Step Two: Define your purpose in this life

Your purpose in this life might not be as “grand” and honourable as your leadership vision but it is helpful if you put in words, an image or a fotograph. We decided that our purpose is this “Through our global mobility expertise, executive coaching and intercultural training we help our clients to build better relationships across the world.” Your purpose can also relate to your personal life. You could say “I want to be a trusted companion for all my friends. I want to be a nurturing parent. I want to support younger colleagues and friends as a good mentor.”

Step Three: Say it in an easy tagline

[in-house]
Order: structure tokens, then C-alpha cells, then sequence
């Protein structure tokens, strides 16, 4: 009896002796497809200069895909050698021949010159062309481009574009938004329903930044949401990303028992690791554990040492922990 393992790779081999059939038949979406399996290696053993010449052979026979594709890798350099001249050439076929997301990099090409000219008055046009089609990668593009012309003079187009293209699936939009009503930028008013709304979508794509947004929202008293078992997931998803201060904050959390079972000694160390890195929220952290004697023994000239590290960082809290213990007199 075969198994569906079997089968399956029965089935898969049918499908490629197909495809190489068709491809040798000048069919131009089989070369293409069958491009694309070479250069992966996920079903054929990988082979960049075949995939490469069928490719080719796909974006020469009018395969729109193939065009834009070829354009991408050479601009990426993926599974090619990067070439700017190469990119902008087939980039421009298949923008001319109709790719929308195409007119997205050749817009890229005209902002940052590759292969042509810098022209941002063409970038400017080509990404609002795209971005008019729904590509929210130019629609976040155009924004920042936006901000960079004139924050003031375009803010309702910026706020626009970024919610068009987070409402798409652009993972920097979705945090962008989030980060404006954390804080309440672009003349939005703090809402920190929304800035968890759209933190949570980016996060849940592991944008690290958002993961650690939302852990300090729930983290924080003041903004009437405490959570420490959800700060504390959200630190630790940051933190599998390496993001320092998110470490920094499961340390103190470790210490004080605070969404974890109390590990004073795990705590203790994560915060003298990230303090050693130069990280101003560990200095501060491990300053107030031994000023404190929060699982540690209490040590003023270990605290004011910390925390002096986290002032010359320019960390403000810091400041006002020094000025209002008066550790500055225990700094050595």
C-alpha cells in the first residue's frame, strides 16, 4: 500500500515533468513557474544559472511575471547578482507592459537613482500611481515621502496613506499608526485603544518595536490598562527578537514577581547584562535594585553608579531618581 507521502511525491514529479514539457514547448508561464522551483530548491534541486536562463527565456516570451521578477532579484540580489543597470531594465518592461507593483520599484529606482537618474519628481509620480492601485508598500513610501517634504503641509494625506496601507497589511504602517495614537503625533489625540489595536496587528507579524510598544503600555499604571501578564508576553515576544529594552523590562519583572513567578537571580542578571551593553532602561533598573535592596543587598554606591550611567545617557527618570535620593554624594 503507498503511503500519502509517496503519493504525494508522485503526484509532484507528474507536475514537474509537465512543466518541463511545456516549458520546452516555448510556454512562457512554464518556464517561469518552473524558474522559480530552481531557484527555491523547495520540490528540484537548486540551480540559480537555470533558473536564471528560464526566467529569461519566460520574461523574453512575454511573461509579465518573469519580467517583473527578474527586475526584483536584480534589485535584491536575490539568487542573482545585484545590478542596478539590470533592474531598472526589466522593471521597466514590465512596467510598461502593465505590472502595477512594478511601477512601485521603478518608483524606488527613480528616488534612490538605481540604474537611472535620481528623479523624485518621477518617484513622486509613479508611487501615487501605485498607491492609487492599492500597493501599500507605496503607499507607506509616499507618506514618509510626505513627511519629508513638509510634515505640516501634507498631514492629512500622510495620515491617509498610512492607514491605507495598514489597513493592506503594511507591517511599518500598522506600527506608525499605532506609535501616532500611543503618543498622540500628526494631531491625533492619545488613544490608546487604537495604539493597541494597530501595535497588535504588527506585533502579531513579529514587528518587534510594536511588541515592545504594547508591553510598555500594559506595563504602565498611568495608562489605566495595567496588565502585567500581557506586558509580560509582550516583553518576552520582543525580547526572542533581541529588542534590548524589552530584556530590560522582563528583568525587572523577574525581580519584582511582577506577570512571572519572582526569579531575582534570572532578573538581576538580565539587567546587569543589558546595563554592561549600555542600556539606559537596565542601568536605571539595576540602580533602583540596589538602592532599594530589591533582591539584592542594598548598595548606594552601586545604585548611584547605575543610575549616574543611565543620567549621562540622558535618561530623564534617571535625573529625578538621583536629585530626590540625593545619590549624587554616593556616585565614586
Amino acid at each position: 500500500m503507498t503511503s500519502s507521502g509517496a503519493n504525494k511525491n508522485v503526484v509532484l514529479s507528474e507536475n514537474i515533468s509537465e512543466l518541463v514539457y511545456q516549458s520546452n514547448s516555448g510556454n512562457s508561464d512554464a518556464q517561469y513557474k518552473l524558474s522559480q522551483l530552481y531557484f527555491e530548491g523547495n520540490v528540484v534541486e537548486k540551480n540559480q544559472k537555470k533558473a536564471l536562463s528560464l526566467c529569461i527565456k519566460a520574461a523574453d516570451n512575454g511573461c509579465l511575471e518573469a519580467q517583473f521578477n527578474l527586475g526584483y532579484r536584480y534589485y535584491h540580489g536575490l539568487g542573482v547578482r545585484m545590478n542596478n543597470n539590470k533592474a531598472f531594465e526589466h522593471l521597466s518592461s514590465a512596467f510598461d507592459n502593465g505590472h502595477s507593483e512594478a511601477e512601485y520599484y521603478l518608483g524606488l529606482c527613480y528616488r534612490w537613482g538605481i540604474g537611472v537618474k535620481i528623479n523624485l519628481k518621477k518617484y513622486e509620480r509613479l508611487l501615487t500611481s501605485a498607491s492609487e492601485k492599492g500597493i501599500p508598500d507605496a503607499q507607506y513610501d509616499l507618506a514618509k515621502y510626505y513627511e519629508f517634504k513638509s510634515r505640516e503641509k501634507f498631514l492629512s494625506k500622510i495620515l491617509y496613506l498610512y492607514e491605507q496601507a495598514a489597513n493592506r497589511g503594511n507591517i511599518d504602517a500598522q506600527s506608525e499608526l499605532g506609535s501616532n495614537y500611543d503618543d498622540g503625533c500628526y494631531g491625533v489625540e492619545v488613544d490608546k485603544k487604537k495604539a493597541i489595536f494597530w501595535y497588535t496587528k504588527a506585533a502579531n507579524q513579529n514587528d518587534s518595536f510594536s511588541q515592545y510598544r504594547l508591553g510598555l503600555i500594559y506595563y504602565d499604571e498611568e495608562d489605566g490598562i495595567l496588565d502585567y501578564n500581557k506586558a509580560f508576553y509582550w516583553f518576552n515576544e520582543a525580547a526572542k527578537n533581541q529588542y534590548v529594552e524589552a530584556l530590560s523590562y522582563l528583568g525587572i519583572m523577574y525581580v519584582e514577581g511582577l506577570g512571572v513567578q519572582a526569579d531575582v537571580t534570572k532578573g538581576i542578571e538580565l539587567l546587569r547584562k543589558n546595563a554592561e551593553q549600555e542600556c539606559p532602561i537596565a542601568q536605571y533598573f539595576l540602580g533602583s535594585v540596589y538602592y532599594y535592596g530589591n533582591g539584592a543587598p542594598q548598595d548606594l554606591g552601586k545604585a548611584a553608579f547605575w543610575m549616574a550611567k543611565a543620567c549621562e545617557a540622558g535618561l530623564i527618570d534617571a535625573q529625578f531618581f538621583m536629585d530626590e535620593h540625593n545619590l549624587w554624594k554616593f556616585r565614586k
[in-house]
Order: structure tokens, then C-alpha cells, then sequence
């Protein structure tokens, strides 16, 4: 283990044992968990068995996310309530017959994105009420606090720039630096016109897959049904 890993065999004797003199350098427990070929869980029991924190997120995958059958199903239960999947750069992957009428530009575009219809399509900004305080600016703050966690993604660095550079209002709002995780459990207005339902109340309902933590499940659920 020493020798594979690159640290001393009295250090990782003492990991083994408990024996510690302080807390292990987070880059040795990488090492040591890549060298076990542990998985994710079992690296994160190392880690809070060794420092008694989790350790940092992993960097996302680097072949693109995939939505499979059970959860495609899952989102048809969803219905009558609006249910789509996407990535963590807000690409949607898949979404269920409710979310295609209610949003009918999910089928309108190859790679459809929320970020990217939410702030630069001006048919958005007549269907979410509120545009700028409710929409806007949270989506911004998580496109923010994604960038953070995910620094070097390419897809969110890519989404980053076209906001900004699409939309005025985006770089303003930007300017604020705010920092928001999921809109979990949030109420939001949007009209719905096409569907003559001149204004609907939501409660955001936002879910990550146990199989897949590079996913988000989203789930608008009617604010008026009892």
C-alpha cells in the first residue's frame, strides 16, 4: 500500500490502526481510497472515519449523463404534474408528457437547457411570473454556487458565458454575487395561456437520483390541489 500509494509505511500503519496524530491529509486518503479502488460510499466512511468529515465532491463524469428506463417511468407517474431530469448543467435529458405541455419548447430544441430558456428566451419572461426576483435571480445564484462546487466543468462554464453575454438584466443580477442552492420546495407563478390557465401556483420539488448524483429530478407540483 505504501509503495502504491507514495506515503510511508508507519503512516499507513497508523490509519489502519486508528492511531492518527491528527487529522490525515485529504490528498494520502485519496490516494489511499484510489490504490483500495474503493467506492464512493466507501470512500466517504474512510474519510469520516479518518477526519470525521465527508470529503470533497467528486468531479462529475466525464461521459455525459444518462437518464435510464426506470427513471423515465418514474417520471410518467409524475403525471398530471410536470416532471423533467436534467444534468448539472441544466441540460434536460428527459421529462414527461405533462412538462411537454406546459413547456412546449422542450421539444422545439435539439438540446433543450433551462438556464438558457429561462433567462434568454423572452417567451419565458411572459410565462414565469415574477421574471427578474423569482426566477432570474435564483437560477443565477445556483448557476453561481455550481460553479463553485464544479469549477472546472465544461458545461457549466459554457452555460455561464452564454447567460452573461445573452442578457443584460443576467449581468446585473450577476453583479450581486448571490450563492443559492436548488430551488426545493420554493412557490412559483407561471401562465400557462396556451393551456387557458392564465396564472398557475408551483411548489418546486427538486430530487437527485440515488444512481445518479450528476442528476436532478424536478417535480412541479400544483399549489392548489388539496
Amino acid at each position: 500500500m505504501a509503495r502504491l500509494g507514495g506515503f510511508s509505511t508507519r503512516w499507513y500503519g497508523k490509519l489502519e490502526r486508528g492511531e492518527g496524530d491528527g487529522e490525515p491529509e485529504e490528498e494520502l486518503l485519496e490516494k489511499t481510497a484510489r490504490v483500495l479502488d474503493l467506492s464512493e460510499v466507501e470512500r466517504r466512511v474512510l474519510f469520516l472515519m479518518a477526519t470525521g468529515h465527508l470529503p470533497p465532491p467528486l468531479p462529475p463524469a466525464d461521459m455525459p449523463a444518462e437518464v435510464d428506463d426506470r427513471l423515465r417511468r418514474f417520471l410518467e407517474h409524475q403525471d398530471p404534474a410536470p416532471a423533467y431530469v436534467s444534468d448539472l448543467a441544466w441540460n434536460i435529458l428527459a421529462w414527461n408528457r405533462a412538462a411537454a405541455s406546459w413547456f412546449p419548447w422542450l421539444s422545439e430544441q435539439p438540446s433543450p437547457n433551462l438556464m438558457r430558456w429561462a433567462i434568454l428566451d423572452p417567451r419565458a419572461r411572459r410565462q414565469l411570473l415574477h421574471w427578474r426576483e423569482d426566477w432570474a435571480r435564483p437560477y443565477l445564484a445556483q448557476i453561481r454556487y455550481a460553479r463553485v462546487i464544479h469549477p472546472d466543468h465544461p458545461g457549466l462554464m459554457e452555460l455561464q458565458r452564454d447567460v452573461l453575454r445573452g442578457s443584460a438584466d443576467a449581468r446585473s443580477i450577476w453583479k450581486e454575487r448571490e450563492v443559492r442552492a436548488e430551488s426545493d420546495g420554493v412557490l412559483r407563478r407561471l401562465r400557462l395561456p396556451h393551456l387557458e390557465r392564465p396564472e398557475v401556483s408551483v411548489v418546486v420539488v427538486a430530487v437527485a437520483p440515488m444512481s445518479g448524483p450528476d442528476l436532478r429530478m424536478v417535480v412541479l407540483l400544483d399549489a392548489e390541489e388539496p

Once you understand your leadership vision and purpose in life you need to be able to say it in a way that common people will understand why you get up in the morning. For GPT we used this sentence “We help global people get better – every day!” This is our “tagline” and our motto. It is the reason for our team to contribute to the company.

Step Four: Check your diary

Is your professional time and personal time aligned with your leadership vision, purpose in life and tagline. If you do not work with a diary you might want to write one and at the end of each day give yourself credit for the interactions you had that were actually aligned with your leadership vision, purpose in life and tagline.

Please let us know your tagline in the comment section.